Stay ahead of the latest regulatory shifts and healthcare breaking news with Headlines from the Hill.
In this month’s edition you will find:
- MedPAC payment alternatives: What this means for inpatient rehab and skilled nursing.
- Rural health priorities: National Rural Health Association outlines actions for Congress.
- Medicaid expansion: 10 states that have not expanded.
- Prior authorization and denials: Congress launching investigation.
- CMS certification issues: Organizations call on CMS to address delays and process issues.
On October 5, the Medicare Payment Advisory Commission (MedPAC) held a session focused on potential alternative payment methods for “select conditions” treated in inpatient rehabilitation facilities (IRFs) and skilled nursing facilities (SNFs).
During the session, MedPAC staff shared their plan to “explore alternative ways to narrow the difference in payment rates between IRFs and SNFs for those patients who do not require the intensity of IRF services.” The session primarily focused on conditions that do not count toward the 60% threshold and provided different analyses of SNF patients compared to IRF patients that do not count toward the IRF’s 60% rule threshold.
Based on their findings, two payment alternatives were presented for the Commissioners’ consideration, including:
- Paying IRFs the SNF prospective payment system (PPS) rate for “nonqualifying” beneficiary stays
- Lowering the IRF PPS payment rate by a set percentage
There was mixed reaction among the Commissioners to these proposals; while some offered strong support, others noted the key differences across the IRF and SNF benefit and raised concerns about the potential impact on patient care and access.
The National Rural Health Association (NRHA) sent a letter outlining actions Congress can take to shore up the rural healthcare system, after the chairman of the House Ways and Means Committee put out a call last month for ideas. NRHA called on Congress to:
- Exempt rural hospitals from price transparency rules, calling them "costly and burdensome".
- Increase payment rates and force Medicare Advantage plans, who account for a growing share of their patients, to speed up payments that providers say are taking too long to arrive.
- Authorize Medicare to extend a policy that boosts reimbursement to hospitals that pay lower wages to their employees, which aims to lessen pay disparities between rural hospitals and higher-wage facilities.
- Maintain rural hospitals' access to the 340B federal discount drug-purchasing program as Congress weighs changes to it.
- Permanently extend telehealth flexibilities put in place during the pandemic.
- Help rural providers move away from fee-for-service payment and into value-based payment programs.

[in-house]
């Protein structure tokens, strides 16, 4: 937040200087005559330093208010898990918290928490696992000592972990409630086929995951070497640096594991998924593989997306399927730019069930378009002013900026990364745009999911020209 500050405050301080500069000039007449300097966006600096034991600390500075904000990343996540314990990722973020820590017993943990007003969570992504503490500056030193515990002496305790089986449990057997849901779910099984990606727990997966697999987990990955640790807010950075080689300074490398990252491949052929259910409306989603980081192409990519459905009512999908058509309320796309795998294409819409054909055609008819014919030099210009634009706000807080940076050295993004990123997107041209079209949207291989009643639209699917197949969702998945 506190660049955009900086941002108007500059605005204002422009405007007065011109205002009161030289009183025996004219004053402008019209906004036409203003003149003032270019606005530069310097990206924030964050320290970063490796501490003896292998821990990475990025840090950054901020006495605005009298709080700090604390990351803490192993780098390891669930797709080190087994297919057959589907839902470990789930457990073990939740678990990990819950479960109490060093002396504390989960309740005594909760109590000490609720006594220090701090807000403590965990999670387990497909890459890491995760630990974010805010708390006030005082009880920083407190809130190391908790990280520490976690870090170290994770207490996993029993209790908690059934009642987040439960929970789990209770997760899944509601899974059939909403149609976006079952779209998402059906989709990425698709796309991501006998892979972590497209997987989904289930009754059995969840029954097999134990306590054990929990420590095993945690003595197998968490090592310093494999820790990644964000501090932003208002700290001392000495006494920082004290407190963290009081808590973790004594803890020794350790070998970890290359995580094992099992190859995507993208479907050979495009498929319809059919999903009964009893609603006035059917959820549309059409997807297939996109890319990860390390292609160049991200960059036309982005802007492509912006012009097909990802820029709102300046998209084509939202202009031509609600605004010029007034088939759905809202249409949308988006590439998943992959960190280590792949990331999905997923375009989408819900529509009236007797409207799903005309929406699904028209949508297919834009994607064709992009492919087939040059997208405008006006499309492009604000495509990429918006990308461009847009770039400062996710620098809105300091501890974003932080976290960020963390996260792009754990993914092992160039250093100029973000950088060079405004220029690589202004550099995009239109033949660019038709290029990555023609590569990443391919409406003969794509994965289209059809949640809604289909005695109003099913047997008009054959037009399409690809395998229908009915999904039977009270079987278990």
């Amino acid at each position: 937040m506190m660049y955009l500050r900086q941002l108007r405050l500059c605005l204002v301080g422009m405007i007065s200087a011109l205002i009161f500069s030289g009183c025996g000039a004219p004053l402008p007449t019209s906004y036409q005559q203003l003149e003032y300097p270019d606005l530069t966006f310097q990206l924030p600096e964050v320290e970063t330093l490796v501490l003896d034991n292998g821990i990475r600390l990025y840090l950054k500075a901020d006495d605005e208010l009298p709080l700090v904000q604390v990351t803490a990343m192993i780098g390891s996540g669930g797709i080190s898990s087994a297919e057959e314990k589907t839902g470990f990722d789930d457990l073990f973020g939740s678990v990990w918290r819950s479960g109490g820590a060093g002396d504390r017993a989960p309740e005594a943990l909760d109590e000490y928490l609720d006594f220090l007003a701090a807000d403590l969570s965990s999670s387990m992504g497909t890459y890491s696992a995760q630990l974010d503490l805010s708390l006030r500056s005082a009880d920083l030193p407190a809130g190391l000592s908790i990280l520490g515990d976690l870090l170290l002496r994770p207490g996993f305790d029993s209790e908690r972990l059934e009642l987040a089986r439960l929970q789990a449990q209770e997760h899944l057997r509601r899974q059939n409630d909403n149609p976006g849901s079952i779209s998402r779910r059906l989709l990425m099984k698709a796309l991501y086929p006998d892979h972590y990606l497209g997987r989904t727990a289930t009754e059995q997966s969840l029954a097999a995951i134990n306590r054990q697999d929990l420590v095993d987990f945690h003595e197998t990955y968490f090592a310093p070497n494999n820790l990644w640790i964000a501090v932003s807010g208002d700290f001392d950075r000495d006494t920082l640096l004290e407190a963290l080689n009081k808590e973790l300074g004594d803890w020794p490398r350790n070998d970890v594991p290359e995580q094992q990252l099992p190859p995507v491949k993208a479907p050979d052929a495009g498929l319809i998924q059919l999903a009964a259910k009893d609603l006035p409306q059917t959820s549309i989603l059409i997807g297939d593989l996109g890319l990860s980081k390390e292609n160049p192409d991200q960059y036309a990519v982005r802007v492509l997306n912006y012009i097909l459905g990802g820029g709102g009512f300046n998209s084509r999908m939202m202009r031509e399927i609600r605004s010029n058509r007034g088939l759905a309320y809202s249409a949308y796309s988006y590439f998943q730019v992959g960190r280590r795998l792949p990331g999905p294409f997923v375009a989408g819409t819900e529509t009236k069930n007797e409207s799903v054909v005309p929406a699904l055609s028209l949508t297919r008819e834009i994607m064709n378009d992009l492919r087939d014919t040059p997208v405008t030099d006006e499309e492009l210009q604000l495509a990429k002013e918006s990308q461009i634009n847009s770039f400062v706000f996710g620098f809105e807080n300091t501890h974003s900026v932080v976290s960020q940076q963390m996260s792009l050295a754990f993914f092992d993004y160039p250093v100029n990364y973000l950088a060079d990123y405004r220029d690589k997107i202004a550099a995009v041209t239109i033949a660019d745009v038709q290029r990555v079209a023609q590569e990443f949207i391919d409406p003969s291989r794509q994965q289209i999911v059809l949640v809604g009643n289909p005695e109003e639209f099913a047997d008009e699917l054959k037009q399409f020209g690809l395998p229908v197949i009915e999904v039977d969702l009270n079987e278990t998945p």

A recent study by the Kaiser Family Foundation (KFF) examined the possible impact on 10 states that decided to not expand Medicaid. The 2010 Affordable Care Act offered states an opportunity to expand eligibility for Medicaid, a healthcare program paid for jointly by the federal and state governments that covers care for low-income children, adults, people who are pregnant or have a disability, and older adults.
The expansion extended Medicaid coverage to all low-income adults earning up to 138% of the federal poverty level—for individuals, that's roughly $20,120 in 2023. To cover the costs, the federal government would pay for 90% of the program, and states would have to pay the remaining 10%.
The result was a significant increase in the number of people covered by Medicaid. Before the expansion, 56.5 million people were enrolled in Medicaid and the closely associated Children's Health Insurance Program. By May 2023, those programs enrolled 93.8 million people. That's 1 in 5 people (and 4 in 10 children) in the United States.
The 10 states that have not adopted Medicaid expansion include Alabama, Florida, Georgia, Kansas, Wisconsin, Mississippi, North Carolina (adopted but not implemented), South Carolina, Tennessee and Wyoming.
The lack of adoption means these states have less healthcare coverage than the national average. The KFF study estimates that 1.9 million people who earn too much to receive government subsidies to buy private health insurance would be covered by Medicaid if it were expanded. The study also shows that in states that did expand eligibility, the people have better health.
Congressional committees are launching an investigation into the largest Medicaid managed care organizations (MCO) over prior authorization denial rates.
Senator Ron Wyden, chair of the Senate Committee on Finance, and Rep. Frank Pallone, ranking member of the House Committee on Energy and Commerce, sent letters to the seven largest Medicaid managed care providers, requesting they submit information on the rate of appeals and denials in their plans and information on any AI algorithms used in the prior authorization process.
A Health and Human Services (HHS) Office of Inspector General report found the seven largest Medicaid MCO parent companies deny around 1 in 8 prior authorization requests.
The Congressional leaders sent letters to Aetna, AmeriHealth Caritas, CareSource, Centene, Elevance Health, Molina Healthcare, and UnitedHealthcare.
On October 5, the American Medical Rehabilitation Providers Association (AMRPA) sent a letter to members of the CMS leadership team to alert them to the significant delays and administrative burdens reported by several organizations who have recently tried to attain CMS Certification Numbers (CCNs).
The letter highlights the fact that IRFs must be fully certified to submit claims for Medicare payment and apply for contracts with Medicare Advantage payers (among other essential functions for new IRF providers), and that these delays are creating serious financial pressures on new IRF providers upon their opening.